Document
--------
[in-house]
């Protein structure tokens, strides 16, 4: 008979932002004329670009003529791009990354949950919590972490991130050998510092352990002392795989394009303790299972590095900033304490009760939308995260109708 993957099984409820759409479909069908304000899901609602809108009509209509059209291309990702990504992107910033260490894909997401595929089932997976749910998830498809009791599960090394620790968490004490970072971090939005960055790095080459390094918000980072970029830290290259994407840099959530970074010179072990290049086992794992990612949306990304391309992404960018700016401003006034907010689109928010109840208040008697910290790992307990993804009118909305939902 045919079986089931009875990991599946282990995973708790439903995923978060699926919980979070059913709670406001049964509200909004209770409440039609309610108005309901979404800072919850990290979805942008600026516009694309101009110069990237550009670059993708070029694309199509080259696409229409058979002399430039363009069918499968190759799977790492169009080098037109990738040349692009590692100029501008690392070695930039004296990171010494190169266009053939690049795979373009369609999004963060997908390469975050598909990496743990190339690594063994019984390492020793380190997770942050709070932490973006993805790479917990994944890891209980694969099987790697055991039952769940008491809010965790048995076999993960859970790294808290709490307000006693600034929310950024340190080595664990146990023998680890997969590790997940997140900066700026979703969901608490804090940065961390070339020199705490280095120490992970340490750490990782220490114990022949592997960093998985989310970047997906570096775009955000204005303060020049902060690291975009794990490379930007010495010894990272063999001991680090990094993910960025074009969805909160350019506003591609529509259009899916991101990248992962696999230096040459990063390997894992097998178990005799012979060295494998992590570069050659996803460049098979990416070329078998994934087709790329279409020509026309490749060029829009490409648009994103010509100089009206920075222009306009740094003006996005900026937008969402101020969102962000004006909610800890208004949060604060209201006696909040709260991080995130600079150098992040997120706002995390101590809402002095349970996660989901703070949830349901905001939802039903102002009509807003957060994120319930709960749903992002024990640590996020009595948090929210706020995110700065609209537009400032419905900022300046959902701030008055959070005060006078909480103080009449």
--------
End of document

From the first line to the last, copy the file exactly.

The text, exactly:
[in-house]
């Protein structure tokens, strides 16, 4: 008979932002004329670009003529791009990354949950919590972490991130050998510092352990002392795989394009303790299972590095900033304490009760939308995260109708 993957099984409820759409479909069908304000899901609602809108009509209509059209291309990702990504992107910033260490894909997401595929089932997976749910998830498809009791599960090394620790968490004490970072971090939005960055790095080459390094918000980072970029830290290259994407840099959530970074010179072990290049086992794992990612949306990304391309992404960018700016401003006034907010689109928010109840208040008697910290790992307990993804009118909305939902 045919079986089931009875990991599946282990995973708790439903995923978060699926919980979070059913709670406001049964509200909004209770409440039609309610108005309901979404800072919850990290979805942008600026516009694309101009110069990237550009670059993708070029694309199509080259696409229409058979002399430039363009069918499968190759799977790492169009080098037109990738040349692009590692100029501008690392070695930039004296990171010494190169266009053939690049795979373009369609999004963060997908390469975050598909990496743990190339690594063994019984390492020793380190997770942050709070932490973006993805790479917990994944890891209980694969099987790697055991039952769940008491809010965790048995076999993960859970790294808290709490307000006693600034929310950024340190080595664990146990023998680890997969590790997940997140900066700026979703969901608490804090940065961390070339020199705490280095120490992970340490750490990782220490114990022949592997960093998985989310970047997906570096775009955000204005303060020049902060690291975009794990490379930007010495010894990272063999001991680090990094993910960025074009969805909160350019506003591609529509259009899916991101990248992962696999230096040459990063390997894992097998178990005799012979060295494998992590570069050659996803460049098979990416070329078998994934087709790329279409020509026309490749060029829009490409648009994103010509100089009206920075222009306009740094003006996005900026937008969402101020969102962000004006909610800890208004949060604060209201006696909040709260991080995130600079150098992040997120706002995390101590809402002095349970996660989901703070949830349901905001939802039903102002009509807003957060994120319930709960749903992002024990640590996020009595948090929210706020995110700065609209537009400032419905900022300046959902701030008055959070005060006078909480103080009449």